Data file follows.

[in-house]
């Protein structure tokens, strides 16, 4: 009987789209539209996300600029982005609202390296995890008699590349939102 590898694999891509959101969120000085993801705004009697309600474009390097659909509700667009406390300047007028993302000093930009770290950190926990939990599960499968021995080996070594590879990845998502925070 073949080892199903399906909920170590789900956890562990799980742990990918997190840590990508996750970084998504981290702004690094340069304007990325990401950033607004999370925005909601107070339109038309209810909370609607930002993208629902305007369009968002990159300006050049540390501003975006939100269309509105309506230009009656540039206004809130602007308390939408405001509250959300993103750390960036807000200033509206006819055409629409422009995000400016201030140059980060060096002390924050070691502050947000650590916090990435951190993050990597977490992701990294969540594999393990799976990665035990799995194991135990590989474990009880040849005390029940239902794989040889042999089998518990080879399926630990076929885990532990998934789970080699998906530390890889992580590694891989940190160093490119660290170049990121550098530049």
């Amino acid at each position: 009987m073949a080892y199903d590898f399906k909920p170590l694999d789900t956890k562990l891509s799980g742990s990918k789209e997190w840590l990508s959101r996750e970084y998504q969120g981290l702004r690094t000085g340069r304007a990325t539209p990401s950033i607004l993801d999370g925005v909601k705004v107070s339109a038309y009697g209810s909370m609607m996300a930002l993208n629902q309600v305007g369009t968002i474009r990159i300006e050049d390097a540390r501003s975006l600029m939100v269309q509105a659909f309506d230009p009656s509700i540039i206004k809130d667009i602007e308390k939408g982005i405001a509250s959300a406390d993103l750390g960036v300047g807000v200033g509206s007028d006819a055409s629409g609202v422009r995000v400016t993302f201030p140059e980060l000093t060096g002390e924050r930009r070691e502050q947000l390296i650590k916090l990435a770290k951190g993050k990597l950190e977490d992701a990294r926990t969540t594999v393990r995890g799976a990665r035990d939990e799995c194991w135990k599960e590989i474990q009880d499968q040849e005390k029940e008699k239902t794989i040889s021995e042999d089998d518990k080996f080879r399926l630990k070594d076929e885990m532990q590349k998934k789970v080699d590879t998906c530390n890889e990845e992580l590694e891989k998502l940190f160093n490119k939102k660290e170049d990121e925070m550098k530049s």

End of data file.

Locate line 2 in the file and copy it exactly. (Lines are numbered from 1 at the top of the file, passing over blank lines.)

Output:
């Protein structure tokens, strides 16, 4: 009987789209539209996300600029982005609202390296995890008699590349939102 590898694999891509959101969120000085993801705004009697309600474009390097659909509700667009406390300047007028993302000093930009770290950190926990939990599960499968021995080996070594590879990845998502925070 073949080892199903399906909920170590789900956890562990799980742990990918997190840590990508996750970084998504981290702004690094340069304007990325990401950033607004999370925005909601107070339109038309209810909370609607930002993208629902305007369009968002990159300006050049540390501003975006939100269309509105309506230009009656540039206004809130602007308390939408405001509250959300993103750390960036807000200033509206006819055409629409422009995000400016201030140059980060060096002390924050070691502050947000650590916090990435951190993050990597977490992701990294969540594999393990799976990665035990799995194991135990590989474990009880040849005390029940239902794989040889042999089998518990080879399926630990076929885990532990998934789970080699998906530390890889992580590694891989940190160093490119660290170049990121550098530049």